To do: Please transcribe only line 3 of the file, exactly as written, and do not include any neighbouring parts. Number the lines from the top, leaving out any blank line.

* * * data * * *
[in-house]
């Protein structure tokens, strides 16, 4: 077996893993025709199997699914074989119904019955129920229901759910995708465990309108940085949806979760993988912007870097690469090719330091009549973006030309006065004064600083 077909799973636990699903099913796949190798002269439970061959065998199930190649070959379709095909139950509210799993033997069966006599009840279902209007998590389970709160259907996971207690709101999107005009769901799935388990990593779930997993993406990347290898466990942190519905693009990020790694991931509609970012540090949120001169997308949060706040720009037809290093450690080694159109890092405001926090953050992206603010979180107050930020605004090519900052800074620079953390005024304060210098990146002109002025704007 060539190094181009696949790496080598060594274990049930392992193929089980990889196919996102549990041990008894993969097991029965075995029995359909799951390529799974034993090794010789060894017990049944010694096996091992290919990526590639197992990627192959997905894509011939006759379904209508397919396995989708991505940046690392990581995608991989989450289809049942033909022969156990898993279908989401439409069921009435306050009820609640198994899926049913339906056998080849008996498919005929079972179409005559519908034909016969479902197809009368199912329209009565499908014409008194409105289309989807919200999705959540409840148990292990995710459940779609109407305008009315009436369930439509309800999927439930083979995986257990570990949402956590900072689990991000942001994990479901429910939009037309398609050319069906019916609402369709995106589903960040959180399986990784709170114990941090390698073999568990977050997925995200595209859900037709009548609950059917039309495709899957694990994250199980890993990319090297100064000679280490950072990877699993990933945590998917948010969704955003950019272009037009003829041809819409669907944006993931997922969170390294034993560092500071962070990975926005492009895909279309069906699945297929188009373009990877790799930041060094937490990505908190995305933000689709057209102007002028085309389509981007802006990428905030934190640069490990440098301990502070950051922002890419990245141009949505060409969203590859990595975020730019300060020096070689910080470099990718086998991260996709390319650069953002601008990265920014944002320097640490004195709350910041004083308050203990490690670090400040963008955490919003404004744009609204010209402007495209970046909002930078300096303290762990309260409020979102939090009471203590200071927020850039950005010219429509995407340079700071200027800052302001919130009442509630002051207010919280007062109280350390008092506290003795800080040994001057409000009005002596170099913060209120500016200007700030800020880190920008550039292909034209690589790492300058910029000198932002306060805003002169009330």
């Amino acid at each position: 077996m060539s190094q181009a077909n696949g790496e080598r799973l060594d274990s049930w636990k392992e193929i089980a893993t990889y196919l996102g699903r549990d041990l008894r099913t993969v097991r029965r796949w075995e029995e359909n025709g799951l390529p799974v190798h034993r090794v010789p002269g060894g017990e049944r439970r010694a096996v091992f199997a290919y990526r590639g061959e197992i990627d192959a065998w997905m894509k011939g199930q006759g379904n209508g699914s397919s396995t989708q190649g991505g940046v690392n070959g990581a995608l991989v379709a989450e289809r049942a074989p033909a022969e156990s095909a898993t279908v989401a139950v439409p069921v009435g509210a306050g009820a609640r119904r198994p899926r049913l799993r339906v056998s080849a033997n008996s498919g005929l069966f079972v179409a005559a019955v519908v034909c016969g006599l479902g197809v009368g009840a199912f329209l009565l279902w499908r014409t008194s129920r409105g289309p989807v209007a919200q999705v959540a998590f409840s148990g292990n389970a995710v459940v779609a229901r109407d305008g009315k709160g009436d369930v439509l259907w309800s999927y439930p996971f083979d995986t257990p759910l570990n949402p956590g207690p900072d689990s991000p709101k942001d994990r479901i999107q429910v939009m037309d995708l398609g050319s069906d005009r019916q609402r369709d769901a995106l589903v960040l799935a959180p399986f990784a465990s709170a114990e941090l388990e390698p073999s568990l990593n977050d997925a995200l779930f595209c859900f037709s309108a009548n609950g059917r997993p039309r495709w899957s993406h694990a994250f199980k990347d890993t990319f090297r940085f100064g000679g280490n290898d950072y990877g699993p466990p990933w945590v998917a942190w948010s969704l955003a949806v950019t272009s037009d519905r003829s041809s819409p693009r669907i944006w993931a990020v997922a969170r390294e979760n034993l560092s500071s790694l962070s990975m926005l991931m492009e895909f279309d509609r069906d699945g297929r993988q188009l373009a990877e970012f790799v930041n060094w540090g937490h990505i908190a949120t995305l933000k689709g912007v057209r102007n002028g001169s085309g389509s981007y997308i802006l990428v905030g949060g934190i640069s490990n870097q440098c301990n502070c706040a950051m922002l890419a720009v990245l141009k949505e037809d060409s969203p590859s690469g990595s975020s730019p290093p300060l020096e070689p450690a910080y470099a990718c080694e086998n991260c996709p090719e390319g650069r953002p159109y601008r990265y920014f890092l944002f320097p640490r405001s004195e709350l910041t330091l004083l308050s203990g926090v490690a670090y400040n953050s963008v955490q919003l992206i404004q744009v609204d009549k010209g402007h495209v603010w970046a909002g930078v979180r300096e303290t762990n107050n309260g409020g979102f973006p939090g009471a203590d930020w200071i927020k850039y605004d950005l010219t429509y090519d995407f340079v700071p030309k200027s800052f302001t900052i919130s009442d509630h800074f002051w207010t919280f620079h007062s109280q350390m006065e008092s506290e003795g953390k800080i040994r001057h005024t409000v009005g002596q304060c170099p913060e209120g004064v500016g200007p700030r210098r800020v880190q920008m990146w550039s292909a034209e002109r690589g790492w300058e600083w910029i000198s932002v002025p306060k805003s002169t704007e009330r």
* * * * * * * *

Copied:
């Amino acid at each position: 077996m060539s190094q181009a077909n696949g790496e080598r799973l060594d274990s049930w636990k392992e193929i089980a893993t990889y196919l996102g699903r549990d041990l008894r099913t993969v097991r029965r796949w075995e029995e359909n025709g799951l390529p799974v190798h034993r090794v010789p002269g060894g017990e049944r439970r010694a096996v091992f199997a290919y990526r590639g061959e197992i990627d192959a065998w997905m894509k011939g199930q006759g379904n209508g699914s397919s396995t989708q190649g991505g940046v690392n070959g990581a995608l991989v379709a989450e289809r049942a074989p033909a022969e156990s095909a898993t279908v989401a139950v439409p069921v009435g509210a306050g009820a609640r119904r198994p899926r049913l799993r339906v056998s080849a033997n008996s498919g005929l069966f079972v179409a005559a019955v519908v034909c016969g006599l479902g197809v009368g009840a199912f329209l009565l279902w499908r014409t008194s129920r409105g289309p989807v209007a919200q999705v959540a998590f409840s148990g292990n389970a995710v459940v779609a229901r109407d305008g009315k709160g009436d369930v439509l259907w309800s999927y439930p996971f083979d995986t257990p759910l570990n949402p956590g207690p900072d689990s991000p709101k942001d994990r479901i999107q429910v939009m037309d995708l398609g050319s069906d005009r019916q609402r369709d769901a995106l589903v960040l799935a959180p399986f990784a465990s709170a114990e941090l388990e390698p073999s568990l990593n977050d997925a995200l779930f595209c859900f037709s309108a009548n609950g059917r997993p039309r495709w899957s993406h694990a994250f199980k990347d890993t990319f090297r940085f100064g000679g280490n290898d950072y990877g699993p466990p990933w945590v998917a942190w948010s969704l955003a949806v950019t272009s037009d519905r003829s041809s819409p693009r669907i944006w993931a990020v997922a969170r390294e979760n034993l560092s500071s790694l962070s990975m926005l991931m492009e895909f279309d509609r069906d699945g297929r993988q188009l373009a990877e970012f790799v930041n060094w540090g937490h990505i908190a949120t995305l933000k689709g912007v057209r102007n002028g001169s085309g389509s981007y997308i802006l990428v905030g949060g934190i640069s490990n870097q440098c301990n502070c706040a950051m922002l890419a720009v990245l141009k949505e037809d060409s969203p590859s690469g990595s975020s730019p290093p300060l020096e070689p450690a910080y470099a990718c080694e086998n991260c996709p090719e390319g650069r953002p159109y601008r990265y920014f890092l944002f320097p640490r405001s004195e709350l910041t330091l004083l308050s203990g926090v490690a670090y400040n953050s963008v955490q919003l992206i404004q744009v609204d009549k010209g402007h495209v603010w970046a909002g930078v979180r300096e303290t762990n107050n309260g409020g979102f973006p939090g009471a203590d930020w200071i927020k850039y605004d950005l010219t429509y090519d995407f340079v700071p030309k200027s800052f302001t900052i919130s009442d509630h800074f002051w207010t919280f620079h007062s109280q350390m006065e008092s506290e003795g953390k800080i040994r001057h005024t409000v009005g002596q304060c170099p913060e209120g004064v500016g200007p700030r210098r800020v880190q920008m990146w550039s292909a034209e002109r690589g790492w300058e600083w910029i000198s932002v002025p306060k805003s002169t704007e009330r």